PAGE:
Five One-Hit Wonders With Great Careers
Something I hear a lot from self-described “real” rap fans, is a criticism leveled at artists whose first couple of singles are chart-toppers. Critics like that take the position that an artist’s initial popularity invalidates their artistic value, like they didn’t earn it or didn’t have time to develop. My usual response to people saying this kind of thing is to scream “HURRICANE CHRIS!” over and over while I sprint away and remove them from my life, which is why I’d like to take this time to address these “real” fans in an environment where they can’t respond.
DON’T WRITE OFF THE ONE HIT WONDER. The talent required in creating a hit can’t be understated; people spend years trying to do what DJ Unk did, to no avail. Respect the hitmakers, ’cause when they disappear from the popular consciousness, remember, they may still be pumping out certified jams you are just too far up on your high horse to see.
I’m embarrassed for you if you even have to read this one, yo. Cham is high-key a modern Houston legend and America’s harboring of individuals that believe his career began with “Ridin’ Dirty” and ended with “Hip-Hop Police” is a violation of the Geneva conventions. Starting with his first tapes rapping alongside the also under-appreciated Paul Wall, Cham has risen to the top as one of the more lyrically compelling artists to come out of H-Town.
His wordplay is top notch, but his creative song concepts are what really has given him staying power, showcased all over his 18 (a lot) mixtapes released to date. He has an AMA, a Grammy, but most impressively, a Teen Choice Award. Go listen to Mixtape Messiah right now. Go. I’ll wait.
Welcome Back. Odds are that in the time you were looking for that Chamillionaire project, Audio Push released two tapes, an EP, and a Netflix original series. These cats pump out music at Future-circa-2015 levels, in what seems like an attempt at redemption for their 2009 neon-skinny-jeans hit “Teach Me How To Jerk”. That may have been the last you’ve heard of them, but starting in 2012, Audio Push distanced themselves from their bubblegum past, signing with HitBoy’s HS87 label. Shortly after, they released their re-invented breakout mixtape “Come As You Are”, showcasing their discovery of a complex musical technique that I like to call “being good at rapping”.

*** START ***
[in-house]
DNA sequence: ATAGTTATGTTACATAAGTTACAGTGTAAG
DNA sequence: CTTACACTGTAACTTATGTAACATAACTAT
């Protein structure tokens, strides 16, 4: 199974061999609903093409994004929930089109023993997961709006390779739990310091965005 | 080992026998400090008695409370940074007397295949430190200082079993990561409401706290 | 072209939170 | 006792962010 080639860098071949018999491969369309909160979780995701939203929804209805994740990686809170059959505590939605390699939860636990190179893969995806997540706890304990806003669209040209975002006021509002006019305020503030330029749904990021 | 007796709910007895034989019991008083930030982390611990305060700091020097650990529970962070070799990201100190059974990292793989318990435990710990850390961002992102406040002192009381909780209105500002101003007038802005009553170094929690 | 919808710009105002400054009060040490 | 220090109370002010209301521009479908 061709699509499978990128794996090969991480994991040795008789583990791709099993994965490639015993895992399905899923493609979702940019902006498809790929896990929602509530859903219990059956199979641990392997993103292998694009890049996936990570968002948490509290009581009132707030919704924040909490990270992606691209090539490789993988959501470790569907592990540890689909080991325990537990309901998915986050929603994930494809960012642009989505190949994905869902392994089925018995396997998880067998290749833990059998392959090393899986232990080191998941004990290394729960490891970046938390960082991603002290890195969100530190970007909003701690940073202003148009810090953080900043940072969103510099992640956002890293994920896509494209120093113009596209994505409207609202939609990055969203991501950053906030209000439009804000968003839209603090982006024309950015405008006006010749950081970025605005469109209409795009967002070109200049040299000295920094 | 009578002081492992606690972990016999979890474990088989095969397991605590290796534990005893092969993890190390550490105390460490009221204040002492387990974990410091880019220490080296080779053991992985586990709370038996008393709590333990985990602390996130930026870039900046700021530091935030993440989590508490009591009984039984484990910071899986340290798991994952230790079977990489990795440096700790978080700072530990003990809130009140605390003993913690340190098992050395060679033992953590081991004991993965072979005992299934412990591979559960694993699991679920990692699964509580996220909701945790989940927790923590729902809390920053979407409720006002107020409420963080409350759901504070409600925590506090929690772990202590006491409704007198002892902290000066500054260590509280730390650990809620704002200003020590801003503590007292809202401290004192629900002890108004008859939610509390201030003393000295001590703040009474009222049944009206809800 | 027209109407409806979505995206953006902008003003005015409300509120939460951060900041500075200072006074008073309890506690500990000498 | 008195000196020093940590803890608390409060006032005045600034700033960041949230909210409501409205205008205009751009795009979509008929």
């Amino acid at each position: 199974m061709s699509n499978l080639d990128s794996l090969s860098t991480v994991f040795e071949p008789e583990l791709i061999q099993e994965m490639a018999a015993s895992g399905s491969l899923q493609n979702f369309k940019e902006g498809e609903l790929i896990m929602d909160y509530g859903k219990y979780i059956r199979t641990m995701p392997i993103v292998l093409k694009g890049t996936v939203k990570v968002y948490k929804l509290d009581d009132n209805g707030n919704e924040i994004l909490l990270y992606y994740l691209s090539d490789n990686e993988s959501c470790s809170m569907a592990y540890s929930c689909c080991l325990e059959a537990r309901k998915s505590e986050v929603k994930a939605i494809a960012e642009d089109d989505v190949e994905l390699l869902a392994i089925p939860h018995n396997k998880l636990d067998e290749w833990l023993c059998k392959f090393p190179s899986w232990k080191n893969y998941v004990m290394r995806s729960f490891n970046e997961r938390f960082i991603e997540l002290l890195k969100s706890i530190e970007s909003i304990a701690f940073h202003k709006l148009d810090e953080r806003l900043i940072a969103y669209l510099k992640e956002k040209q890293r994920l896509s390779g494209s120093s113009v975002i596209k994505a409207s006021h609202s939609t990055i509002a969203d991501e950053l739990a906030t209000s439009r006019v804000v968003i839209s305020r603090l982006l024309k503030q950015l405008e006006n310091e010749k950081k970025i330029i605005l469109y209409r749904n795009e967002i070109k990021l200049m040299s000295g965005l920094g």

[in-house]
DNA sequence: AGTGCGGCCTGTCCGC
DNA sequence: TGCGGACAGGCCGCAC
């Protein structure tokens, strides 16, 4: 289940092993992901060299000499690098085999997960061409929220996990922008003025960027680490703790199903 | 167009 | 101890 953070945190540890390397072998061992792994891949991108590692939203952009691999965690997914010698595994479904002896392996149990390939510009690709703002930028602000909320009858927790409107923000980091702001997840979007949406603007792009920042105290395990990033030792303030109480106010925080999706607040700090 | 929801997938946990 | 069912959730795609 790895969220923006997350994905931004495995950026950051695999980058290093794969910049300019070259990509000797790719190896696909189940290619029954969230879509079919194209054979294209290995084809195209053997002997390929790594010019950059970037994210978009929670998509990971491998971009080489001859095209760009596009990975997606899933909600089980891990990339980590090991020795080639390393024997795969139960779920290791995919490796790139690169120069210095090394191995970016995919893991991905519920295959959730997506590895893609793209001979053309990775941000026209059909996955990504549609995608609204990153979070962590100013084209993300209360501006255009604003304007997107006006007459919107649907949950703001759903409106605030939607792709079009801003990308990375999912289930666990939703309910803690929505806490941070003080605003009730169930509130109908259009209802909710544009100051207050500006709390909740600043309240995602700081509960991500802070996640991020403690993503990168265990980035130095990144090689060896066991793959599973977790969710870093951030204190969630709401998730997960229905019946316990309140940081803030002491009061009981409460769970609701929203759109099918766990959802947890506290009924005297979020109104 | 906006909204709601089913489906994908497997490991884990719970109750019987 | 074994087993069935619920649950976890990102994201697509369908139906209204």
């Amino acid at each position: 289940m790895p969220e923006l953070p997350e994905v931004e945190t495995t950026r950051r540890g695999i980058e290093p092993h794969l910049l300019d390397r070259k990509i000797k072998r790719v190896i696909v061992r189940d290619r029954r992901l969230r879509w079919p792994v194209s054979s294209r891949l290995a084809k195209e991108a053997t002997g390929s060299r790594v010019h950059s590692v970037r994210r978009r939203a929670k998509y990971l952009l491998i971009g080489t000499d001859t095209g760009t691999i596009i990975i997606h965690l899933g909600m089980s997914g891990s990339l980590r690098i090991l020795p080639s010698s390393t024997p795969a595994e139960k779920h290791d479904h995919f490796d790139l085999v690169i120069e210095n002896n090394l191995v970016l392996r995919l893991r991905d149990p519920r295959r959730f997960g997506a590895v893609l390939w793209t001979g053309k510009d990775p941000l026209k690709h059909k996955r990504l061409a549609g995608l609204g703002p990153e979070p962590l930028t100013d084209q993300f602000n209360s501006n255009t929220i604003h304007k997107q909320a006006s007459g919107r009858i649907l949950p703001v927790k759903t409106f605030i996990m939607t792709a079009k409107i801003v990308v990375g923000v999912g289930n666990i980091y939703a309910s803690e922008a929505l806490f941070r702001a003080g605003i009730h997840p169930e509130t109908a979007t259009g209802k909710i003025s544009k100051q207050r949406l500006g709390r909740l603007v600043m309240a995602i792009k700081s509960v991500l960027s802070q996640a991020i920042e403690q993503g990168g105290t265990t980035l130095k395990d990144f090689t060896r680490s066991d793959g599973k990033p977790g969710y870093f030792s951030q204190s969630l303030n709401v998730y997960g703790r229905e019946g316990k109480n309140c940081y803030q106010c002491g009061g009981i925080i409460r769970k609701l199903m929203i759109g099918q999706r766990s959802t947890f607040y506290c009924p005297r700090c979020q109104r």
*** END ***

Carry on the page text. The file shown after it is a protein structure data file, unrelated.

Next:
Since their creative 180, Audio Push has released four dope mixtapes, countless singles and features, and freestyled on Power 99 until they ran out of beats to play. They’ve somehow stayed just below the radar despite all of this, maybe because their name carries memories of your goofy cousin bragging about his “Jerkin’ crew” at Thanksgiving. Why Hit-Boy took a chance signing a dance-rap crew is something I will never know, But we should all be glad he did.
When Oakland-based group The Pack released their 2006 hyphy jam “Vans”, I doubt they knew they were launching the career of one of the most influential rappers of the internet age. But, alas, here we are 10 years later and Brandon McCartney aka Lil B from The Pack is still cursing NBA players and rapping about how much he loves feet. At 16, Lil B and his crew dropped a charting single and got signed by Bay Area legend Too $hort, but the true success of the group lives through the Based God himself.
Since The Pack puttered out shortly after their first mixtapes, Lil B has released 10,000 songs (literally) and pretty much has the farthest reach on internet culture of any other artists. A lot of Young BasedGod’s fans don’t know about The Pack, but they should. Who knows, if “Vans” had never been released, we might be living in a world where James Harden had a championship, and I don’t know, maybe Joe Budden would have a career.
To a lot of people, Rappin 4-Tay’s career is made up of exactly two events, the first one being the release of his 1994 hit “Playaz Club”, and the second being that time that a certain Canadian rapper used most of the lyrics from his 1994 hit “Playaz Club” on a YG song. Either way, it comes back to one hit he made 20 years ago, something I’m guessing he’s not too thrilled with, considering he’s released nine full-length projects since then.
4-Tay still gets respect in the bay, highlighted by the high profile West Coast features he continues to get on his albums from the likes of Snoop Dogg and Andre Nickatina. But outside of that, his stuff flies pretty far under the radar. The best example of this is his latest album, Where Is The Love?, which, as I am writing this sentence, has exactly three views on YouTube. Two of those views are from me, with the other view presumably being from Canada, possibly hunting for inspiration.
I have no shame in my heart when it comes to Petey Pab, and he brings out a sort of North-Carolina-birthplace-pride in me that is normally only seen in conversations about barbecue. This man launched Ciara’s career, recorded and released a mixtape from jail, and had Kanye’s latest album named after him (in my opinion). And you honestly thought “Freek-A-Leek” was the only thing he ever did.
If that’s not enough, he got a Grammy nomination for Best Rap Album the same year that The Eminem Show was nominated, singlehandedly sent the Panthers to the last SuperBowl with his single “Carolina Colors”, and had what was easily the best song on the soundtrack for “Step Up”. Absolute legend.